First, I am aware of the hon. Gentleman's very personal understanding of these issues, and I appreciate the way in which he put his point. I am ready to consider all these questions, but if we are being candid, there is a real problem. The regime under which compensation is dealt with, for people who die in a series of circumstances and in different ways, is complex and confused. As he rightly says, we have a criminal injuries compensation scheme that deals with issues in this country. There are particular schemes to deal with great natural disasters such as the tsunami, and a different set of issues arise particularly when there is strong public feeling, for example about a train accident. It is important to try to find a more equitable approach to tackling these problems, but to be frank I do not have a good solution to offer at the moment, although I will consider his point carefully.
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Mr. John Hayes (South Holland and The Deepings) (Con): On a point of order, Mr. Deputy Speaker. Yesterday evening, there was some confusion in the House, and I am sorry to say that it was caused by the Secretary of State for Transport. In relation to the Select Committee being set up to deal with the Crossrail Bill, he may inadvertently have given the House inaccurate information when he said that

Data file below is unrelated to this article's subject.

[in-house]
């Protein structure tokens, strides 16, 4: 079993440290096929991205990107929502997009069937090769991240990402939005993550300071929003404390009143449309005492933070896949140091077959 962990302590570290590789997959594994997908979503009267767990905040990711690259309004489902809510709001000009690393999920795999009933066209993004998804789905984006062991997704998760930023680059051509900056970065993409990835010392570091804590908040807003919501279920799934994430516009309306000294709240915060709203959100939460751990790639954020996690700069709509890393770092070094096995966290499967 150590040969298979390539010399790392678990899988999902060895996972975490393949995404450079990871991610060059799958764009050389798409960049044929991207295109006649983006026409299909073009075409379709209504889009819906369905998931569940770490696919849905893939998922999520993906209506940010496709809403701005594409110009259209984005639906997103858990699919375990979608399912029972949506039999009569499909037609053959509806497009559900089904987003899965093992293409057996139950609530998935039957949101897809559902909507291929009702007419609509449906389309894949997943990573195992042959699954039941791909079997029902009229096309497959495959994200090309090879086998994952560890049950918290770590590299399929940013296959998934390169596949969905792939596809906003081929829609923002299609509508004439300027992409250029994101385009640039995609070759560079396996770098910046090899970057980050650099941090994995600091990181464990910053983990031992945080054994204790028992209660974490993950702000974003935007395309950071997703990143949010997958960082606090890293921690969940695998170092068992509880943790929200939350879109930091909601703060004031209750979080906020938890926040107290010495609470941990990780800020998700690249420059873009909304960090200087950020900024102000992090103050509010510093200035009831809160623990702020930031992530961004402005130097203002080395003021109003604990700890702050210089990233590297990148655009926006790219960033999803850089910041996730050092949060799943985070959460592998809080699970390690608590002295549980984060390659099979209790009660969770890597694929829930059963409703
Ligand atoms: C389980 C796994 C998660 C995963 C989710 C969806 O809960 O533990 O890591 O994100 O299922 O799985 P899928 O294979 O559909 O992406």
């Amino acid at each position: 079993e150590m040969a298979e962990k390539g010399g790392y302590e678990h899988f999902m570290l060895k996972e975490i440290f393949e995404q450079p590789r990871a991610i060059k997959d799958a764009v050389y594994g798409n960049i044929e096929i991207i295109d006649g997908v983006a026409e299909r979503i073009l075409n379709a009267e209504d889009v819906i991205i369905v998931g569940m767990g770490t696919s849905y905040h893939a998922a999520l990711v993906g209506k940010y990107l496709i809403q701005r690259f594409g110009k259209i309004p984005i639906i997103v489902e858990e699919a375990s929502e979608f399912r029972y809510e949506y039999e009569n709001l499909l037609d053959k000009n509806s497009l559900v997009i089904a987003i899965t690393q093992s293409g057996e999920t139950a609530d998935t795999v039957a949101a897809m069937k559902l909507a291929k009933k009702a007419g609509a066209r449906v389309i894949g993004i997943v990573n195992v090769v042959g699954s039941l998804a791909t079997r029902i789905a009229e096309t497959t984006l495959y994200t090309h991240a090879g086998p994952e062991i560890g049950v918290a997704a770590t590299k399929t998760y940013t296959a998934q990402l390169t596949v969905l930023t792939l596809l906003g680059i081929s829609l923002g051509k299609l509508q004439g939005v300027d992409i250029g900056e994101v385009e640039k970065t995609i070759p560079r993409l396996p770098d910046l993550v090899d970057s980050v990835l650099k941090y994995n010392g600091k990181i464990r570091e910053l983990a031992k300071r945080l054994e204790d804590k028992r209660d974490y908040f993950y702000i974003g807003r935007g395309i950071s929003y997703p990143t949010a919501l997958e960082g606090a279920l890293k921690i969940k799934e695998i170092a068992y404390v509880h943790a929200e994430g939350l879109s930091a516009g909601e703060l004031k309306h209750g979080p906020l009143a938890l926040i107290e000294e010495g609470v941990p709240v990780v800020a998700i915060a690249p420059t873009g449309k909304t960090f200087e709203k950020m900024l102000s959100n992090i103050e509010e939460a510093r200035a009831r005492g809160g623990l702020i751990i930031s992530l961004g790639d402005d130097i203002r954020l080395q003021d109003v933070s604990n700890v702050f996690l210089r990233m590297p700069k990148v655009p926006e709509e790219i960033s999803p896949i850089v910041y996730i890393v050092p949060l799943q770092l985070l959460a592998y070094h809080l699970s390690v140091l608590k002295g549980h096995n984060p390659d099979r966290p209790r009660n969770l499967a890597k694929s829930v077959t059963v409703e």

"if someone comes along with a petition on something different, such as varying the line of the route, no Government or, indeed, the House, would say that the Select Committee should not consider it."[Official Report, 19 July 2005; Vol. 436, c. 1129.]